Wednesday, September 9, 2015

The Rise Of "Commercial Feminism"

I've written damned near nothing about #GamerGate, with the justification that it's one of those culture war thingies that makes you always wrong no matter what side you take:

(Cathy Young's short course at Reason, the best there is on the subject, is worth reading, but even that makes my head spin.) But I read something today that came across my transom on Twitter via Ms. Young by one Chihiro Onitsuka at VGChartz entitled "Journalism Is Dead" providing an unusual perspective on the matter. Armored as she is against the charge of owning a penis, her interactions with various media outlets is telling:
As I am myself a woman in the games industry - one that has worked on a number of major blockbuster titles - I have been approached a number of times from news outlets such as the BBC and several US news stations requesting an interview, and each and every time this has happened I have been asked various questions about my experiences in the industry and "what I think about how Anita has been treated", and each and every time when I have made my opinions clear, the desire to interview me moves swiftly from wanting to nail down a specific day and time to conduct it to "thanks for your time, we'll be in touch", which is seemingly journalist lingo for "you don't have the right opinions we want to share, bye".
Onitsuka has a sharp take on the cultural reasons for the hostility of so-called "gaming journalism" sites covering that beat (Kotaku, TechCrunch, Polygon, even to some degree Ars Technica, etc.) to their purported audience versus that of the actual game publishers: it all comes down to dollars.
To developers and publishers, gamers are potential customers and something they need in order to stay in business, The gaming media, on the other hand, sees gamers as a commodity; a page impression and potential advertising click, and thus a revenue stream. By acting as the aggressor the resulting argument draws in both gamers and social warriors for a grand battle, all the while they stand back and watch with glee as their views and ad revenue both increase.
It's a cynical approach, but expanding the audience to taking the side of people who are in fact hostile to your nominal audience makes good business sense. I just can't think of a single place elsewhere this has been tried; imagine Daily Kos running essays favoring Donald Trump or Jeb Bush while decrying the state of the Democratic Party.  Onitsuka then turns her guns to Anita Sarkeesian and the gaming press that plays along with her; she claims (without linking to) Polygon's 5/10 rating for Mad Max was entirely due to political considerations, i.e. it contained scantily clad women, one of Sarkeesian's perpetual bugaboos. (In fairness, Philip Kollar does cite that consideration ["The closest thing Mad Max has to a female lead... is a concubine for the villain and a love interest for Max"], but other reviewers have been similarly harsh on the game and for reasons of tedious game play, e.g. Chris Suellentrop in Kotaku.)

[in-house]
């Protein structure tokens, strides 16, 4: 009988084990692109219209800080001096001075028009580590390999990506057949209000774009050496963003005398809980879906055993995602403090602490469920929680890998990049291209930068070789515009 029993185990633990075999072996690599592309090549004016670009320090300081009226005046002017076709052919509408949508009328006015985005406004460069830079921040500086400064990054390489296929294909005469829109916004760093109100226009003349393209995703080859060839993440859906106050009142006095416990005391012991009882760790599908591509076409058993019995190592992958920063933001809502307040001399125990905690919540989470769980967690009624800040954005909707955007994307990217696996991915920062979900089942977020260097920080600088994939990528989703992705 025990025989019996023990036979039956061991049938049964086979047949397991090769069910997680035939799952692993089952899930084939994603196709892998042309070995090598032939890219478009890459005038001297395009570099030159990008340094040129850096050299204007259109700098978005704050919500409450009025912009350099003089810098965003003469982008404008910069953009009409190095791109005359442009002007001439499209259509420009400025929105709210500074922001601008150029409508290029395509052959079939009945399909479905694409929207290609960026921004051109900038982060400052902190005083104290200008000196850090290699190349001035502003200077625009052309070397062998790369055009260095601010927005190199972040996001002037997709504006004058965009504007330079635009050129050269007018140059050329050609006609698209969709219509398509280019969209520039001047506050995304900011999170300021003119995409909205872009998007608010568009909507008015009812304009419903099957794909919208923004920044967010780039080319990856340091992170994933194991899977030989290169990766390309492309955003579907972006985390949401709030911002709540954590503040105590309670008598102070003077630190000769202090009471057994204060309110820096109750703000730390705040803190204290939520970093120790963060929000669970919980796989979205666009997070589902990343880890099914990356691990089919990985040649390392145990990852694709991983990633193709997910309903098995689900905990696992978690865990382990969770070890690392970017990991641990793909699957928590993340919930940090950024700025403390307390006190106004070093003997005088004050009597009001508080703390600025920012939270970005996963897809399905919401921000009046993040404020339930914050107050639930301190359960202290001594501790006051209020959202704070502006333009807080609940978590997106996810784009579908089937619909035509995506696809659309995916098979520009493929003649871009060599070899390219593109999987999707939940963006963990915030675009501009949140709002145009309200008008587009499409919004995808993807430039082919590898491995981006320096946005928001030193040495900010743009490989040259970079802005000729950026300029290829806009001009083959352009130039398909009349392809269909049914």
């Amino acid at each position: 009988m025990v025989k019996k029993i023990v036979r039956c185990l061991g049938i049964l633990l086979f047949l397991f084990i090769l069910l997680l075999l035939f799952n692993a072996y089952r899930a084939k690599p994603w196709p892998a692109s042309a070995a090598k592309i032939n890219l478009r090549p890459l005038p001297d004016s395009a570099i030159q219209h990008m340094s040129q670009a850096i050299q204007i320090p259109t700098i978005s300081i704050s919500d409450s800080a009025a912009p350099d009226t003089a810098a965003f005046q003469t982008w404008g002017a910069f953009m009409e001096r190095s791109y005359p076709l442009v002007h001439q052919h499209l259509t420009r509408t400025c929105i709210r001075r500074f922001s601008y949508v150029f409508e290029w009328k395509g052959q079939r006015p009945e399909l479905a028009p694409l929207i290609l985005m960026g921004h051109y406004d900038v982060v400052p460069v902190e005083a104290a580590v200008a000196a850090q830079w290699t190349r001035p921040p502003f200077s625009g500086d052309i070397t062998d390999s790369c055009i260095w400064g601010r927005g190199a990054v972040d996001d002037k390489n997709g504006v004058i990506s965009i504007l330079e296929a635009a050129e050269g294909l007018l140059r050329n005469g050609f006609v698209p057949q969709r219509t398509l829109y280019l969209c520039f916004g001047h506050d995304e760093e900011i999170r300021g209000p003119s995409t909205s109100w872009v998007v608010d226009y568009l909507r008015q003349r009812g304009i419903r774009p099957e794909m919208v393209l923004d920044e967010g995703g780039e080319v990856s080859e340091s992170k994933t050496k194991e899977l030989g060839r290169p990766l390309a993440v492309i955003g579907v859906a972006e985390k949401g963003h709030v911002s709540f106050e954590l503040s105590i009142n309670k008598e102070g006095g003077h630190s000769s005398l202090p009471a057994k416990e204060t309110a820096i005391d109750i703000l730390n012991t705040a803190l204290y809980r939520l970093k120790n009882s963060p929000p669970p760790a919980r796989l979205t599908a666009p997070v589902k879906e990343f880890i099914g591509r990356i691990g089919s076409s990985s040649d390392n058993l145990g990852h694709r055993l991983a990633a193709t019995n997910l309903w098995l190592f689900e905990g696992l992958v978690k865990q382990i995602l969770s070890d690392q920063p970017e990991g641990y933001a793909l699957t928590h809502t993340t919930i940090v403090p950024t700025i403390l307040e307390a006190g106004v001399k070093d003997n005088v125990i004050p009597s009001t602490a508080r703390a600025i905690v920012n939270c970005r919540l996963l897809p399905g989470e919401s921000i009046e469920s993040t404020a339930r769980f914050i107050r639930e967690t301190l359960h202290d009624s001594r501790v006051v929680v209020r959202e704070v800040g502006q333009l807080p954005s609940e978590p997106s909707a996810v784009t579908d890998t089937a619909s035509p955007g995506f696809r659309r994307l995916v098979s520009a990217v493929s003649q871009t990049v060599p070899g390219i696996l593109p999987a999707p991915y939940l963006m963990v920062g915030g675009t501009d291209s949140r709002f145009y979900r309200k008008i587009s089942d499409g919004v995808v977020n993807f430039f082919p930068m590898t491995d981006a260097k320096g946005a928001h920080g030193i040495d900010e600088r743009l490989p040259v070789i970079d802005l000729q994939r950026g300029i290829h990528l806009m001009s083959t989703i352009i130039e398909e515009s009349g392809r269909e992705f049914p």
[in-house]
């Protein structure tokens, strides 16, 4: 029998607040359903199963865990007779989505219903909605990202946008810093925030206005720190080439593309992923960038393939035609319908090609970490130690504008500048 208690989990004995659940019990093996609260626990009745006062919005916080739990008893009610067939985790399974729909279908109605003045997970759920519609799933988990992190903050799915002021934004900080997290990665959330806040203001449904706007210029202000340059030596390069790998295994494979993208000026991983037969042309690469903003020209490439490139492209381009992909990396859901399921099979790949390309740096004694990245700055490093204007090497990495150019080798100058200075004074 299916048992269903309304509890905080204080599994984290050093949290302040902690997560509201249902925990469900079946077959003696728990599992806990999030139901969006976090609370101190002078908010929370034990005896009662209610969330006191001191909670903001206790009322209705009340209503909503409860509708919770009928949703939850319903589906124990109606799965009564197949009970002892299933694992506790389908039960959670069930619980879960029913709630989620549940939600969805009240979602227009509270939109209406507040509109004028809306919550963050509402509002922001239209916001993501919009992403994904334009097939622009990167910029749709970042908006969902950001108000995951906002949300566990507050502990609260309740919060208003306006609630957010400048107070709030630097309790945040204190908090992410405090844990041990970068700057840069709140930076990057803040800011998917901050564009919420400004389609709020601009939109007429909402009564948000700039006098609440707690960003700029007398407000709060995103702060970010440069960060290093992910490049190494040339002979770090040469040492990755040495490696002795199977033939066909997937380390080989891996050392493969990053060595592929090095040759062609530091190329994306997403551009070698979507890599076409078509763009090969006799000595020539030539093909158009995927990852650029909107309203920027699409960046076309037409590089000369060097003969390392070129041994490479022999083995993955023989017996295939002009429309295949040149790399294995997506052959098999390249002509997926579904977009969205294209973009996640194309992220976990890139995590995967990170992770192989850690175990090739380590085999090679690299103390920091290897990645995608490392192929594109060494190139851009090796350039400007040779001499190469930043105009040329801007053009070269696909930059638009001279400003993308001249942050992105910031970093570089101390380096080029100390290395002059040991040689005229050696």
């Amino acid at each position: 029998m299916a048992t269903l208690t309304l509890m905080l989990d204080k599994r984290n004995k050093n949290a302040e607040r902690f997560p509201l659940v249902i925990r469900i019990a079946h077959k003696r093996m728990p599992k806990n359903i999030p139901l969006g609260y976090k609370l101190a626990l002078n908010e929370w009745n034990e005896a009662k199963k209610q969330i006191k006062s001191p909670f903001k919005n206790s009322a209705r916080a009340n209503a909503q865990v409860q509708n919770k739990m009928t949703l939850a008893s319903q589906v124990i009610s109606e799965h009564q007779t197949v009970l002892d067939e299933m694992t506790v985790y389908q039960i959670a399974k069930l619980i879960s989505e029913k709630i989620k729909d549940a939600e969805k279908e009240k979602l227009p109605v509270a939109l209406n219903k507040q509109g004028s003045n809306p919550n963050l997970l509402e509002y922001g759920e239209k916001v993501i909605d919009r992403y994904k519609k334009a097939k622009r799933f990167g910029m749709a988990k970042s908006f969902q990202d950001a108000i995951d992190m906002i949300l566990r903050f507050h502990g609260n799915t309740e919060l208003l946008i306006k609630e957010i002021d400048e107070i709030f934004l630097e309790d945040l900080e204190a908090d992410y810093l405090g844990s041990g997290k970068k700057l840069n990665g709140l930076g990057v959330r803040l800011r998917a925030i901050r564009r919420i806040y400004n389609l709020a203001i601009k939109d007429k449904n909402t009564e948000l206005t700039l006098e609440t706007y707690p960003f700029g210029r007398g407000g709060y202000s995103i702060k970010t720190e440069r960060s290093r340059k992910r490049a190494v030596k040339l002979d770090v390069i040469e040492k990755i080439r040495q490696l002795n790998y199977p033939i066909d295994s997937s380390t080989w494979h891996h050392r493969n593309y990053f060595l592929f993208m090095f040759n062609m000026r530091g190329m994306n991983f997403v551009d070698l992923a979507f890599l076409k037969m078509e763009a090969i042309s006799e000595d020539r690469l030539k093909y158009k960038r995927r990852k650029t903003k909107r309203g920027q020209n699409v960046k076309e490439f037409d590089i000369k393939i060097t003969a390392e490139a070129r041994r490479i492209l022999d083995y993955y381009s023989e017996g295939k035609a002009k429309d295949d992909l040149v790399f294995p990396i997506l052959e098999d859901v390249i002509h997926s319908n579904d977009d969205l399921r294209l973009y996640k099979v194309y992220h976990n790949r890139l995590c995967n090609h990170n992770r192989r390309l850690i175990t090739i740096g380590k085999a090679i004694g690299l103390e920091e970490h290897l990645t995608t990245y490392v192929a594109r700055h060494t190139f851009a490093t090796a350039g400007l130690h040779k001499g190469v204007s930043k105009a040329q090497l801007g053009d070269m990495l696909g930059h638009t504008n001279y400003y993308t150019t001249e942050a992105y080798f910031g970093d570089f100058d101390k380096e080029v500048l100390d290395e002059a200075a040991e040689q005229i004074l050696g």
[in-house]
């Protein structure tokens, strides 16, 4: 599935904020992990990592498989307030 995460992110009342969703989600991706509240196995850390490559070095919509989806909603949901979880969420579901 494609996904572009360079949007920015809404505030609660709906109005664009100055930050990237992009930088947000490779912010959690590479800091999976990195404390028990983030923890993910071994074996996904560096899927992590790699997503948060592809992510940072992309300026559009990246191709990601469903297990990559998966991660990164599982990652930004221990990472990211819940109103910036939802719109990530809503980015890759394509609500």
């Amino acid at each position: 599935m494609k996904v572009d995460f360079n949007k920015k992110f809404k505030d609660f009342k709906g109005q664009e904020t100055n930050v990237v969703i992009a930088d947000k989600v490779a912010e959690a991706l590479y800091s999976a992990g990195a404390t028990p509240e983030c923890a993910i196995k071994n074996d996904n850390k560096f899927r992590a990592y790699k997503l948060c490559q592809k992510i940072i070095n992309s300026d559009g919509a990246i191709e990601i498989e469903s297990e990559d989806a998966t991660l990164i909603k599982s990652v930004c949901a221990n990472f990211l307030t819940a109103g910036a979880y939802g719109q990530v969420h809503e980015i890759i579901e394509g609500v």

To her credit, Onitsuka waded into the residual Twitter wars still lingering, and found label-based argumentation is bullshit, per usual, and on both sides, but then she dropped a phrase I hope will have real staying power:
All of this, combined with the lust for being in the news, on the news, and at the center of news reports themselves, has led me to coin this approach to "feminism" as "Commercial feminism", where the plight of feminism and equality is exploited for commercial gain.
She's on to something. Whether Title IX "rape" adjudication (which seeks ever more picayune dating fiascoes to police) or Anita Sarkeesian and her shrill, ceaseless criticisms of others' efforts that has remarkable staying power as a business model — both are parasitic attempts to garner sinecures atop or adjacent to others' work. Both are best thought of as jobs programs for their advocates, fueled by a shift to a victimhood culture that can only end badly. Predictably with both, the size of the offenses diminish over time; as Jonathan Haidt observes,
... [A]s progress is made toward a more equal and humane society, it takes a smaller and smaller offense to trigger a high level of outrage. The goalposts shift, allowing participants to maintain a constant level of anger and constant level of perceived victimization.
This ability to turn even the tiniest of faults into epic screechfests means Sarkeesian will be in the green for a good long while; patriarchy means never having to examine your first principles.

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